HOME > Chowhound > General Topics >

Discussion

Beans On Toast...?

Beans on toast are so omnipresent in all things UK that I figured there *had* to be something special about them. And they always say you *have* to make them with Heinz Baked Beanz (swear ta god, that's how it's spelled). So, when I was out for lunch at the faux UK pub in Burbank the other day (who have them on their menu as an entree, btw), I went next door to the minimarket that sells all things UK and found a can of the aforementioned Heinz, took them up to the counter, where the helpful clerk advised what kind of bread should be used (white), with "a bit of butter". Came back home and researched a little further online, where real UK foodies added their tips (shredded cheddar sprinkled on top and a little pepper added), and went to work.

Um, *really* underwhelmed. For one thing, all the English say that the Heinz Baked Beanz are so different from US baked beans that they simply must be used...I didn't think they were all that different. (Maybe a little more tomato saucy.) But the dish in its totality...meh. It'd do if I was starved, but suffice to say I'm not going to rush out to make them again.

Opinions? Did I do something wrong? Anyone else feel the same way? (I'm guessing that this is kind of a national extension of the phenomenon that makes Los Angelenos think that In'N'Out Burgers are manna from heaven.)

  1. Click to Upload a photo (10 MB limit)
Delete
  1. A bit of butter? Feh. Let it drip. The baked beans should be nicely warm too for extra melty goodness.

    1. LOL. I saw that topic and knew right off we were about to slag the Brits. I don't get it, either. Took me about a week to realize I was not going to be able to get a breakfast that didn't include beans. The real kicker, though, was the "fried bread." Dumb Yank here thought it was some kind of regionalism for French toast, pain perdu, whatever. Nope. It was plain, old...deep-fried bread. Chalk it up to a new cultural experience. Perhaps the affinity for beans at breakfast is something like the Hawaiian obsession with Spam. It just is.

      However, these are the culinary giants that gave us smoky bacon crisps. Gotta have me some of those real soon.

      2 Replies
      1. re: rockycat

        A "fried slice" is not deep fried. It is a piece of bread that is fried in a saute pan, after the bacon and eggs have been done, and in the hot bacon grease. Not a culinary masterpiece, by any means, but it compares favourably to other breakfast starches such as grits.

        1. re: KevinB

          I liked the fried bread when I ordered "cooked breakfast". Wasn't fond of the blood sausage, and was puzzled by the mushrooms, beans and tomato! Ate it all except said sausage, but probably wouldn't order it again if I go back to the UK.

          But I can tick it off my life list!

      2. Beans on toast is a rather bland but comforting dish. How could it not be? You have to use Heinz beans because American baked beans can be very sweet and has molasses which ruins this dish. And, as you noticed, it's in a tomato sauce and that's not right for New England baked beans. (The bread to serve with those beans is a brown bread)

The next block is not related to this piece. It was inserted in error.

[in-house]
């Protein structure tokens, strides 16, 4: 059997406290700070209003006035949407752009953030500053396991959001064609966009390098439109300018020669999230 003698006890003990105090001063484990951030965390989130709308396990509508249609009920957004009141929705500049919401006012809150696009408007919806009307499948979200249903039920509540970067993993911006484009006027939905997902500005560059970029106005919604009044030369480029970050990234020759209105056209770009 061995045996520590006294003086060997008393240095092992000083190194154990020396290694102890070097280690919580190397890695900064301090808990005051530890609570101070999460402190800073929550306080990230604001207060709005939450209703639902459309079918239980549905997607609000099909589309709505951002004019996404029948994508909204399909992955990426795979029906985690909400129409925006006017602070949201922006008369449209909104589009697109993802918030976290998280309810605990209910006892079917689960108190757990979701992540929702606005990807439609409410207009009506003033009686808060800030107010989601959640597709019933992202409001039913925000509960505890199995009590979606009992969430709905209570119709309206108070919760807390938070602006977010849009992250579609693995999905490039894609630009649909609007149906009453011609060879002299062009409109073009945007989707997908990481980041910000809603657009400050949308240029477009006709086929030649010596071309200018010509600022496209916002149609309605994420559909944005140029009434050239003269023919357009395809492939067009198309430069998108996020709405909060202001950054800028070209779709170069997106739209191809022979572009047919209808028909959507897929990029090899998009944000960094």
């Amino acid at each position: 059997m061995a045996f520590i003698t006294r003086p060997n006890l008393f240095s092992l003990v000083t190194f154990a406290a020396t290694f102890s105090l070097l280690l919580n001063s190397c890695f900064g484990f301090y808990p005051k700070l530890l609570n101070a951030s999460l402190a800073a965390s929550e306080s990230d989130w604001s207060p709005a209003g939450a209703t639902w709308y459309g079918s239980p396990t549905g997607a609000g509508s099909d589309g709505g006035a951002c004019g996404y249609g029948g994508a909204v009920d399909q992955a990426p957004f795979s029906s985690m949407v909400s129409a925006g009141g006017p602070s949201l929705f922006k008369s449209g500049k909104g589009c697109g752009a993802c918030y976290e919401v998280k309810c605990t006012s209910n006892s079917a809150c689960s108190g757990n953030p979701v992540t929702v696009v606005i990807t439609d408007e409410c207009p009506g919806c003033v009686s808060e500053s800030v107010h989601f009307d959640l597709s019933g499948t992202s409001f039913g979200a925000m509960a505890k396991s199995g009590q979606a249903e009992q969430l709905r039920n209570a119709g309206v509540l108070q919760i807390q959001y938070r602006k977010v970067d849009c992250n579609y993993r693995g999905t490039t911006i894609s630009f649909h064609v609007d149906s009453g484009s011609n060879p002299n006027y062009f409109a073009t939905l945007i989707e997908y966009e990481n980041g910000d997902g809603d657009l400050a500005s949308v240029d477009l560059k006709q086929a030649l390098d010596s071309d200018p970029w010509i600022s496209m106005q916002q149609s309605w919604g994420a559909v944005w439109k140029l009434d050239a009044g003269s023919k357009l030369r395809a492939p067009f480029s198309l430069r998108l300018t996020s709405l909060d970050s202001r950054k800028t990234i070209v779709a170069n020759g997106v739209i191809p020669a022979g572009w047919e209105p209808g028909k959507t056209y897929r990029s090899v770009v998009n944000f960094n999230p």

1. you have to add loads of brown sauce (HP or Daddies or OK).

          Beans on toast is just a Brit thing. Like Marmite.

          1. Many of our "comfort foods" don't make sense to someone tasting them anew...a lot of the appeal is their tradition and place in our hearts.

            I've had the beans on toast in New Zealand. Didn't excite me enough to look to repeat the experience, wasn't bad, just didn't float my boat...I suspect those not raised on grits would have a similar reaction to my comfy bowl topped with a little butter and salt!

            5 Replies
            1. re: meatn3

              I don't think even the most ardent Brit patriot would try to tell you that they're a classic. They're just a standard, quick, cheap and tasty comfort food, loved by kids and penniless students.

              It says on the tin that you shouldn't let them boil, but I like to put a heartstoppingly large chunk of butter in and lots of fresh black pepper and boil them down a little bit till the sauce thickens and darkens.

              1. re: paddydubai

                Exactly. Why the OP thought this was to be some culinary journey rather than dorm room food I'll never know. Perhaps if it could be supersized...

                You prep it the same way I used to. It's amongst the most simple of comfort foods when done that way.

                1. re: Googs

                  *culinary journey* hahah. Beans on toast is comfort food, nursery food, hangover food, it is not about an overwhelming culinary experience.

                2. re: paddydubai

                  Yup, when I was in elementary school in England bacon and beans on toast was the standard breakfast fare at my Canadian friend's house. It was something that we could cook w/out supervision. Still enjoy it occasionally when feeling nostalgic.

                  1. re: paddydubai

                    Exactly. Comfort food and a cheap and relatively nutritious snack. I quite like spaghetti hoops on toast as well.